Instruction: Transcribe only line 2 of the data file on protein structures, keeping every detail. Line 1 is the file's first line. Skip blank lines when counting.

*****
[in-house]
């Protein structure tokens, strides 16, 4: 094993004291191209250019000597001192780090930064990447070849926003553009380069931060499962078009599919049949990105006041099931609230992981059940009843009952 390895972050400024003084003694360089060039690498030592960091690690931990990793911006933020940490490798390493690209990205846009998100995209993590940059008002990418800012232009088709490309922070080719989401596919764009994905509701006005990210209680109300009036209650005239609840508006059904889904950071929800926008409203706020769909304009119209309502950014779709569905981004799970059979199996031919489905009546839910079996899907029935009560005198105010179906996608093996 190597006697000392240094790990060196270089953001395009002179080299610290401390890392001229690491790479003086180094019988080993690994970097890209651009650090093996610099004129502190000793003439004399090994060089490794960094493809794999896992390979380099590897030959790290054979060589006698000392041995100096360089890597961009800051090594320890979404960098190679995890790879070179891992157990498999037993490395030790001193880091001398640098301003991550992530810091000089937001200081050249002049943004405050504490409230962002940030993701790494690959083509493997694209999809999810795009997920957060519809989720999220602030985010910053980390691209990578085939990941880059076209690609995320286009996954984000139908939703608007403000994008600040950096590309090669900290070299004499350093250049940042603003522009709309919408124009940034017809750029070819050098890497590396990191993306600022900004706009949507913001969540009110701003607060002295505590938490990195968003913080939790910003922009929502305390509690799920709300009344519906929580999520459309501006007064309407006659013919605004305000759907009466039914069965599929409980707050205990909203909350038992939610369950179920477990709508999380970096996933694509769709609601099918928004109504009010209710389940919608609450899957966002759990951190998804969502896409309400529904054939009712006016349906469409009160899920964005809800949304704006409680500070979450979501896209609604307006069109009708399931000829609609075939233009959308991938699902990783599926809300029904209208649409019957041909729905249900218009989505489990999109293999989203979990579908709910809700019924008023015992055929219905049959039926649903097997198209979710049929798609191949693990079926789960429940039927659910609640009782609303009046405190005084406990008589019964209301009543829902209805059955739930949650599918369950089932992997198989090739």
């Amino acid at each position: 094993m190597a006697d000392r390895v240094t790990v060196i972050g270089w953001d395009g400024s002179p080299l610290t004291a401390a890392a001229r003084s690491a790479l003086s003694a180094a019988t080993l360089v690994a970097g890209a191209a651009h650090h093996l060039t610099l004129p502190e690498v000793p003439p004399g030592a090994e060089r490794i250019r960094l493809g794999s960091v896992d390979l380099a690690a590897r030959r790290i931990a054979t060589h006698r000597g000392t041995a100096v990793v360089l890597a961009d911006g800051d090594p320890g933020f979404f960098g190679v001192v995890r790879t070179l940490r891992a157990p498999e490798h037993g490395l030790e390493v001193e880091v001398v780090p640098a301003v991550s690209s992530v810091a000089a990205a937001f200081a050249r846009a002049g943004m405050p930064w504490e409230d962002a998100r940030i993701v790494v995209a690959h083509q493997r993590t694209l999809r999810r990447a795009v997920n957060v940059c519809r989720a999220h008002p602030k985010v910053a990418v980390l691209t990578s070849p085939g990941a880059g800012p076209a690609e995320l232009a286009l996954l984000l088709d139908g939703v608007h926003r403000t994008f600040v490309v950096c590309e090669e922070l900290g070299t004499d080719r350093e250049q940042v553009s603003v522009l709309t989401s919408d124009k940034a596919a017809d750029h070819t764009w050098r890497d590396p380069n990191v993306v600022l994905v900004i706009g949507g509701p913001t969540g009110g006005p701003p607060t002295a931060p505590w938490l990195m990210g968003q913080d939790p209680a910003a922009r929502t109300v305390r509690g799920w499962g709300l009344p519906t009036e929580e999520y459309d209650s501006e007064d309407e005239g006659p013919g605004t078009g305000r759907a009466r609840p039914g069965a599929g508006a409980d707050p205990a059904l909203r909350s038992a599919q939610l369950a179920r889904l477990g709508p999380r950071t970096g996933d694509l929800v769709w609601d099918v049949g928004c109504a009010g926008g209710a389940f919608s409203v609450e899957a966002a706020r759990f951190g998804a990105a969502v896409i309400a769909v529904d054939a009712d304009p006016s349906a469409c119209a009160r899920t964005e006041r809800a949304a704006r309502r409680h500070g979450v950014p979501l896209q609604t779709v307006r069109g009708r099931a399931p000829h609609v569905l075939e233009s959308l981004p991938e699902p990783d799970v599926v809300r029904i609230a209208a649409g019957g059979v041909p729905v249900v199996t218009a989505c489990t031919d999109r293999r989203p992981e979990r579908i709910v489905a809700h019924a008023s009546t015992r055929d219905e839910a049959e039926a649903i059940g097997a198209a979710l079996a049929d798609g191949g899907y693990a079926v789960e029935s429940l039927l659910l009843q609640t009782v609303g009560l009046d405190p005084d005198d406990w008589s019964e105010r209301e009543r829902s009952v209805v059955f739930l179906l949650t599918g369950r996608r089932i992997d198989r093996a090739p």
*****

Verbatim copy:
């Protein structure tokens, strides 16, 4: 094993004291191209250019000597001192780090930064990447070849926003553009380069931060499962078009599919049949990105006041099931609230992981059940009843009952 390895972050400024003084003694360089060039690498030592960091690690931990990793911006933020940490490798390493690209990205846009998100995209993590940059008002990418800012232009088709490309922070080719989401596919764009994905509701006005990210209680109300009036209650005239609840508006059904889904950071929800926008409203706020769909304009119209309502950014779709569905981004799970059979199996031919489905009546839910079996899907029935009560005198105010179906996608093996 190597006697000392240094790990060196270089953001395009002179080299610290401390890392001229690491790479003086180094019988080993690994970097890209651009650090093996610099004129502190000793003439004399090994060089490794960094493809794999896992390979380099590897030959790290054979060589006698000392041995100096360089890597961009800051090594320890979404960098190679995890790879070179891992157990498999037993490395030790001193880091001398640098301003991550992530810091000089937001200081050249002049943004405050504490409230962002940030993701790494690959083509493997694209999809999810795009997920957060519809989720999220602030985010910053980390691209990578085939990941880059076209690609995320286009996954984000139908939703608007403000994008600040950096590309090669900290070299004499350093250049940042603003522009709309919408124009940034017809750029070819050098890497590396990191993306600022900004706009949507913001969540009110701003607060002295505590938490990195968003913080939790910003922009929502305390509690799920709300009344519906929580999520459309501006007064309407006659013919605004305000759907009466039914069965599929409980707050205990909203909350038992939610369950179920477990709508999380970096996933694509769709609601099918928004109504009010209710389940919608609450899957966002759990951190998804969502896409309400529904054939009712006016349906469409009160899920964005809800949304704006409680500070979450979501896209609604307006069109009708399931000829609609075939233009959308991938699902990783599926809300029904209208649409019957041909729905249900218009989505489990999109293999989203979990579908709910809700019924008023015992055929219905049959039926649903097997198209979710049929798609191949693990079926789960429940039927659910609640009782609303009046405190005084406990008589019964209301009543829902209805059955739930949650599918369950089932992997198989090739």